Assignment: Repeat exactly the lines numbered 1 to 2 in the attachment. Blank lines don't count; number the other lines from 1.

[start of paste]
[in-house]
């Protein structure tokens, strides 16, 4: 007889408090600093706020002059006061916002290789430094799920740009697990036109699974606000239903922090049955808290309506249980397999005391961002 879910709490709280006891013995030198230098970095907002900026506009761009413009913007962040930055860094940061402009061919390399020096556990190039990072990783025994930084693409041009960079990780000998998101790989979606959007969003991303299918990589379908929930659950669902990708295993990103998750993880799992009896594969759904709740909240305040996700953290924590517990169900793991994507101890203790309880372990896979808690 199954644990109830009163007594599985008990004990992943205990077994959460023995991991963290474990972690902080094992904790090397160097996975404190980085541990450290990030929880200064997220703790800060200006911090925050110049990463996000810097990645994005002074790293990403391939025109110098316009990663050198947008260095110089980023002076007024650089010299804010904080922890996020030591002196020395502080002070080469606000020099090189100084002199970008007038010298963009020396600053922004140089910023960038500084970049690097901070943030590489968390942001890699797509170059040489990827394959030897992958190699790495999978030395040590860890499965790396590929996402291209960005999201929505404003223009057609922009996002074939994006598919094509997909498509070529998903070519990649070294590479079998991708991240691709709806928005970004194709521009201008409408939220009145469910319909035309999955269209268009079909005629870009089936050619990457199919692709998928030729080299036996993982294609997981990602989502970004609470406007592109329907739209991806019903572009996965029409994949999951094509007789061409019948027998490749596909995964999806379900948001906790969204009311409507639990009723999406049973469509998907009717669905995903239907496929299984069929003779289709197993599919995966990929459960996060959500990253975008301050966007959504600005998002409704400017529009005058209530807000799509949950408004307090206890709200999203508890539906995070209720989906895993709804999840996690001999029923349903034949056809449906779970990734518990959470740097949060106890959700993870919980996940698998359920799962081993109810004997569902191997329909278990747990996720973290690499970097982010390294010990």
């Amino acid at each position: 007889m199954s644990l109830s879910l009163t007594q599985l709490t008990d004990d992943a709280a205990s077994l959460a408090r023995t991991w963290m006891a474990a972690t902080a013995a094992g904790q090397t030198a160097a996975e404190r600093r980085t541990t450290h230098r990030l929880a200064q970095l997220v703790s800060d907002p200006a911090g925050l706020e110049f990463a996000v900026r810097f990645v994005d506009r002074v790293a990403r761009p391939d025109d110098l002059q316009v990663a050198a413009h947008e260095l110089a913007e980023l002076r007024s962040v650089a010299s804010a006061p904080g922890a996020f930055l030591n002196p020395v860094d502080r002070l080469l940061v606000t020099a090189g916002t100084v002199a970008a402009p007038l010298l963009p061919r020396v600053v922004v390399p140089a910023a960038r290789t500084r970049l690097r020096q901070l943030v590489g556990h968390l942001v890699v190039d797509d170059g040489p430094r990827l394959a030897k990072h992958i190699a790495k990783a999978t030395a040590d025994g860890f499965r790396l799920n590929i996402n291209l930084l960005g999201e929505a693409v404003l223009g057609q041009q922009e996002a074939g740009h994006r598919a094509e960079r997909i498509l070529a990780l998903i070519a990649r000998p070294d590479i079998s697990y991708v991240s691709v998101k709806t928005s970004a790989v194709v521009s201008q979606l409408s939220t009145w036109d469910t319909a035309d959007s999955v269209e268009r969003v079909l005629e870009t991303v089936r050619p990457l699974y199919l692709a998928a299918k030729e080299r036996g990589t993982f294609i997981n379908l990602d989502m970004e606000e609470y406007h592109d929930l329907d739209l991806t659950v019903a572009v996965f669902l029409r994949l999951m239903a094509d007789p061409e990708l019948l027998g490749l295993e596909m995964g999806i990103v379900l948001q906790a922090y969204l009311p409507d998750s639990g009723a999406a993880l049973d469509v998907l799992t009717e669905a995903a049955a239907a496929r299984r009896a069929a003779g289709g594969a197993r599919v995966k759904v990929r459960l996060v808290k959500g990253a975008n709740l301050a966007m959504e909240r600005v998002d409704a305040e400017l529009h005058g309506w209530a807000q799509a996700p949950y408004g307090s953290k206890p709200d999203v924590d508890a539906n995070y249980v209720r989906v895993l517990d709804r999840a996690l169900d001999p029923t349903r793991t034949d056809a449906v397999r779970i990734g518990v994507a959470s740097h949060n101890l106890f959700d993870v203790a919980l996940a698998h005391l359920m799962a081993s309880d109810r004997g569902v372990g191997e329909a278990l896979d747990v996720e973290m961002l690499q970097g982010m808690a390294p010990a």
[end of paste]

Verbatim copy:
[in-house]
């Protein structure tokens, strides 16, 4: 007889408090600093706020002059006061916002290789430094799920740009697990036109699974606000239903922090049955808290309506249980397999005391961002 879910709490709280006891013995030198230098970095907002900026506009761009413009913007962040930055860094940061402009061919390399020096556990190039990072990783025994930084693409041009960079990780000998998101790989979606959007969003991303299918990589379908929930659950669902990708295993990103998750993880799992009896594969759904709740909240305040996700953290924590517990169900793991994507101890203790309880372990896979808690 199954644990109830009163007594599985008990004990992943205990077994959460023995991991963290474990972690902080094992904790090397160097996975404190980085541990450290990030929880200064997220703790800060200006911090925050110049990463996000810097990645994005002074790293990403391939025109110098316009990663050198947008260095110089980023002076007024650089010299804010904080922890996020030591002196020395502080002070080469606000020099090189100084002199970008007038010298963009020396600053922004140089910023960038500084970049690097901070943030590489968390942001890699797509170059040489990827394959030897992958190699790495999978030395040590860890499965790396590929996402291209960005999201929505404003223009057609922009996002074939994006598919094509997909498509070529998903070519990649070294590479079998991708991240691709709806928005970004194709521009201008409408939220009145469910319909035309999955269209268009079909005629870009089936050619990457199919692709998928030729080299036996993982294609997981990602989502970004609470406007592109329907739209991806019903572009996965029409994949999951094509007789061409019948027998490749596909995964999806379900948001906790969204009311409507639990009723999406049973469509998907009717669905995903239907496929299984069929003779289709197993599919995966990929459960996060959500990253975008301050966007959504600005998002409704400017529009005058209530807000799509949950408004307090206890709200999203508890539906995070209720989906895993709804999840996690001999029923349903034949056809449906779970990734518990959470740097949060106890959700993870919980996940698998359920799962081993109810004997569902191997329909278990747990996720973290690499970097982010390294010990």